Moving at the Speed of Creativity by Wesley Fryer

Eric Curts Shares Google Tools at #NCTIES23

This is a ChatGPT-generated narrative summary (minus hashtags) of the Twitter thread I created during Eric Curts‘ ( workshop today in Raleigh, North Carolina, “Google Tools to Support all Learners.” This Google Doc includes all the resources from Eric’s FANTASTIC session! I’ve also inserted my tweets which include images of resources Eric shared. I used PingThread to convert the Twitter thread into a text document, which I pasted into a Google Doc and then into this WordPress blog. This blog post includes ALL of Eric’s NCTIES 2023 session resources. INCREDIBLE! Eric is one of the most knowledgable, generous, and effective workshop presenters I’ve ever seen / known / learned with on all things Google Education!

At the NCTIES 2023 educational technology conference in Raleigh, North Carolina, Wes Fryer shares his takeaways from Eric Curts’ morning session on “Google Tools to Support all Learners.” Wes Fryer praises Curts for using an open Google Doc during his workshops to solicit asynchronous questions from attendees, which he believes is a best practice. He notes that Curts uses “Read&Write for Google Chrome” on the web and in Google Docs, which is great for student self-editing.

Curts’ demo of “Immersive Reader” extension for ChromeOS impresses the audience, with parts of speech color coding, picture dictionary, translation options, and other features. Fryer finds this powerful and a great way to use phones to make the world understandable via text-to-speech. He wonders if museums encourage its use in exhibits.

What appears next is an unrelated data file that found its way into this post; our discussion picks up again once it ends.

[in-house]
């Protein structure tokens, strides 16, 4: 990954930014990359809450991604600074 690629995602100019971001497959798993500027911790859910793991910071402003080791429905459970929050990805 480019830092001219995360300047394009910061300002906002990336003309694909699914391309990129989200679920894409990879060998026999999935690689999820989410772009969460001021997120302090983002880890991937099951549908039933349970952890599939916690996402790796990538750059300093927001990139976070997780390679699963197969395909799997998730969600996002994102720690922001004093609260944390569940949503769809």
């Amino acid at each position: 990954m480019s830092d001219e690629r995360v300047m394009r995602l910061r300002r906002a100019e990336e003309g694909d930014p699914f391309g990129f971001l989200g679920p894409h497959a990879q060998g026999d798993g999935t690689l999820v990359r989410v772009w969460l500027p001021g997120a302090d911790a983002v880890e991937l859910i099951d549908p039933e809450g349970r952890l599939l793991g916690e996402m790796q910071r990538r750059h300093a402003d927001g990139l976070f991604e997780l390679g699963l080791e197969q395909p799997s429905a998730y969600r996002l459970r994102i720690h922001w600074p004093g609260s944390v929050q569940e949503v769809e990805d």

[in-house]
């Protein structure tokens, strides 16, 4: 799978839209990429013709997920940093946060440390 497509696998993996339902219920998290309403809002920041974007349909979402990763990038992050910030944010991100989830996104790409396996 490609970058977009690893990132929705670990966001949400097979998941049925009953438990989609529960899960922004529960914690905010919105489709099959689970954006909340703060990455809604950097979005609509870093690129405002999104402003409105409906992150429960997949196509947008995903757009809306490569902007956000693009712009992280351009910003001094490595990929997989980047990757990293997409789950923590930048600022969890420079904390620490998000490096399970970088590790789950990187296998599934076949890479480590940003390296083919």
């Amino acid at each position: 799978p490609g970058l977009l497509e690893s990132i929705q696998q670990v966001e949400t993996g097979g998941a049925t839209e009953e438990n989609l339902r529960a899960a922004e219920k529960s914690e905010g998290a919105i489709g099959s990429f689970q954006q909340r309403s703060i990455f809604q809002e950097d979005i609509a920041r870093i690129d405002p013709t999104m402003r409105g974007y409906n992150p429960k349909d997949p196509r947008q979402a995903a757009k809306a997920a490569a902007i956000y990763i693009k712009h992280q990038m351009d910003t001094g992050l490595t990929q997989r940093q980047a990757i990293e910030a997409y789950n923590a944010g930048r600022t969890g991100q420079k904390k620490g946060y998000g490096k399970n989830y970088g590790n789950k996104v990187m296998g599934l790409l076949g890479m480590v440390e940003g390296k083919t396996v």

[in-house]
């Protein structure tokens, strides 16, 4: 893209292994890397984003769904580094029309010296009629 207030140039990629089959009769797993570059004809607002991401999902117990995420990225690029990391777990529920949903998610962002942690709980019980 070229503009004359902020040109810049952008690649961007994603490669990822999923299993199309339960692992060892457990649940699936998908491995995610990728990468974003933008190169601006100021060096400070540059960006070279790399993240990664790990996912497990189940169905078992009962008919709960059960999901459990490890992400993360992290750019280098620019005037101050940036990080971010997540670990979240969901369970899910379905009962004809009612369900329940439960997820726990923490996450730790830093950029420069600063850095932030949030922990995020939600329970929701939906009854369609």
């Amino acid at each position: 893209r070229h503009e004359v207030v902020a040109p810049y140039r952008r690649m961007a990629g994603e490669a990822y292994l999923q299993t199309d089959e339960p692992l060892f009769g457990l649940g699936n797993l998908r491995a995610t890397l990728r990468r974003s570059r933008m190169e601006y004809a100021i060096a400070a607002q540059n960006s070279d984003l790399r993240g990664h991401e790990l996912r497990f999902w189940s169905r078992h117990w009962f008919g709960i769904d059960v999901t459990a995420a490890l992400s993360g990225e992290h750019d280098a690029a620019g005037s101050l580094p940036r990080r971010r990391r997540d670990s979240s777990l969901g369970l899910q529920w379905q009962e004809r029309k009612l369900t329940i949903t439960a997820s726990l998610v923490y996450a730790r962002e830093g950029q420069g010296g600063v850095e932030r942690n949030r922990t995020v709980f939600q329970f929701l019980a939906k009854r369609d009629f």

Curts also uses “Chrome Remote Desktop” to share his live Chromebook screen on his presenter Windows laptop. Fryer finds this feature so useful for live demos of ChromeOS settings changes. Curts uses the free “Extensity” ChromeOS extension to manage all the extensions he likes to use, which Fryer considers a best practice.

Curts’ demos also include DOGOnews: News for Kids, which Fryer finds powerful and effective in supporting learners. Curts shares his advice on where to start with ChromeOS extensions for elementary students like 4th graders: start with built-in ChromeOS accessibility tools, then add something like Postlight Reader. Another new tool Fryer discovers is “Beep Audio,” which is an extension for adding audio recordings to Google Slides/Docs.

Curts also introduces the audience to “Simple Blocker,” an extension that blocks distracting or annoying websites and boosts productivity. Fryer also shares Curts’ shout out for “Lofi Girl’s YouTube channel,” which he finds great for instrumental background audio when working.

Overall, Fryer finds Curts’ session informative and engaging, and he is grateful for the new tools and ideas that he can use in his classroom.

Links to the resources mentioned in the Twitter thread:

Wes Fryer and Eric Curts at #NCTIES23” (CC BY 2.0) by Wesley Fryer